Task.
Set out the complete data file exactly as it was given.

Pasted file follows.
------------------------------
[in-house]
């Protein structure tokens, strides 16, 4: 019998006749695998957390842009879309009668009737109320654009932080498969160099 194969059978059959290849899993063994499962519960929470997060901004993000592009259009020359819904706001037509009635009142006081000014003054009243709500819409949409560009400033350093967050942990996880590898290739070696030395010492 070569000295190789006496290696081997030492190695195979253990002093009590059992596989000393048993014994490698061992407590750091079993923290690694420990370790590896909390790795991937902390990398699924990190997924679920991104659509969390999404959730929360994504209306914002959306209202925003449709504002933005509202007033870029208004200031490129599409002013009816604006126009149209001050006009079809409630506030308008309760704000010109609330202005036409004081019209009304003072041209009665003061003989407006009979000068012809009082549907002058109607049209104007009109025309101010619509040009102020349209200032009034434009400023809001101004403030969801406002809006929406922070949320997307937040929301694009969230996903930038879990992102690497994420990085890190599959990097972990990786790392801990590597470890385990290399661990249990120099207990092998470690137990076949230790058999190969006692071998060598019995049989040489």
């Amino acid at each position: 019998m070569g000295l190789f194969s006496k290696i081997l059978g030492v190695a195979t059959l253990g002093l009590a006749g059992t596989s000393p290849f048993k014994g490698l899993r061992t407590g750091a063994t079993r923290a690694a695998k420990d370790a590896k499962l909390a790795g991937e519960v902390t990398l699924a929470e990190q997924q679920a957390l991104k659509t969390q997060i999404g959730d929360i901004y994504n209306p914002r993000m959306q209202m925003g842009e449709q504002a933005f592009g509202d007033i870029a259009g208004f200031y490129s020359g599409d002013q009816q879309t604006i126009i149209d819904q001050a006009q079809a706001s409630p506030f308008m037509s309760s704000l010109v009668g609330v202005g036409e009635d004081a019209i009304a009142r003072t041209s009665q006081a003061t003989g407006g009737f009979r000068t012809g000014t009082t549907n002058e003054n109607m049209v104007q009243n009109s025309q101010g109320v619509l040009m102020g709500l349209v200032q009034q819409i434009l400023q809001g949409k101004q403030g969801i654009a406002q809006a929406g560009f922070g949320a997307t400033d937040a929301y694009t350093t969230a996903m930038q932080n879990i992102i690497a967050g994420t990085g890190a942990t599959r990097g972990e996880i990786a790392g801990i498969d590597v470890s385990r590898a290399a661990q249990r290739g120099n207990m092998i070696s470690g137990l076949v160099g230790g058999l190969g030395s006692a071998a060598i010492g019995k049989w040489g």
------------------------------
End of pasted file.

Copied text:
[in-house]
């Protein structure tokens, strides 16, 4: 019998006749695998957390842009879309009668009737109320654009932080498969160099 194969059978059959290849899993063994499962519960929470997060901004993000592009259009020359819904706001037509009635009142006081000014003054009243709500819409949409560009400033350093967050942990996880590898290739070696030395010492 070569000295190789006496290696081997030492190695195979253990002093009590059992596989000393048993014994490698061992407590750091079993923290690694420990370790590896909390790795991937902390990398699924990190997924679920991104659509969390999404959730929360994504209306914002959306209202925003449709504002933005509202007033870029208004200031490129599409002013009816604006126009149209001050006009079809409630506030308008309760704000010109609330202005036409004081019209009304003072041209009665003061003989407006009979000068012809009082549907002058109607049209104007009109025309101010619509040009102020349209200032009034434009400023809001101004403030969801406002809006929406922070949320997307937040929301694009969230996903930038879990992102690497994420990085890190599959990097972990990786790392801990590597470890385990290399661990249990120099207990092998470690137990076949230790058999190969006692071998060598019995049989040489």
């Amino acid at each position: 019998m070569g000295l190789f194969s006496k290696i081997l059978g030492v190695a195979t059959l253990g002093l009590a006749g059992t596989s000393p290849f048993k014994g490698l899993r061992t407590g750091a063994t079993r923290a690694a695998k420990d370790a590896k499962l909390a790795g991937e519960v902390t990398l699924a929470e990190q997924q679920a957390l991104k659509t969390q997060i999404g959730d929360i901004y994504n209306p914002r993000m959306q209202m925003g842009e449709q504002a933005f592009g509202d007033i870029a259009g208004f200031y490129s020359g599409d002013q009816q879309t604006i126009i149209d819904q001050a006009q079809a706001s409630p506030f308008m037509s309760s704000l010109v009668g609330v202005g036409e009635d004081a019209i009304a009142r003072t041209s009665q006081a003061t003989g407006g009737f009979r000068t012809g000014t009082t549907n002058e003054n109607m049209v104007q009243n009109s025309q101010g109320v619509l040009m102020g709500l349209v200032q009034q819409i434009l400023q809001g949409k101004q403030g969801i654009a406002q809006a929406g560009f922070g949320a997307t400033d937040a929301y694009t350093t969230a996903m930038q932080n879990i992102i690497a967050g994420t990085g890190a942990t599959r990097g972990e996880i990786a790392g801990i498969d590597v470890s385990r590898a290399a661990q249990r290739g120099n207990m092998i070696s470690g137990l076949v160099g230790g058999l190969g030395s006692a071998a060598i010492g019995k049989w040489g």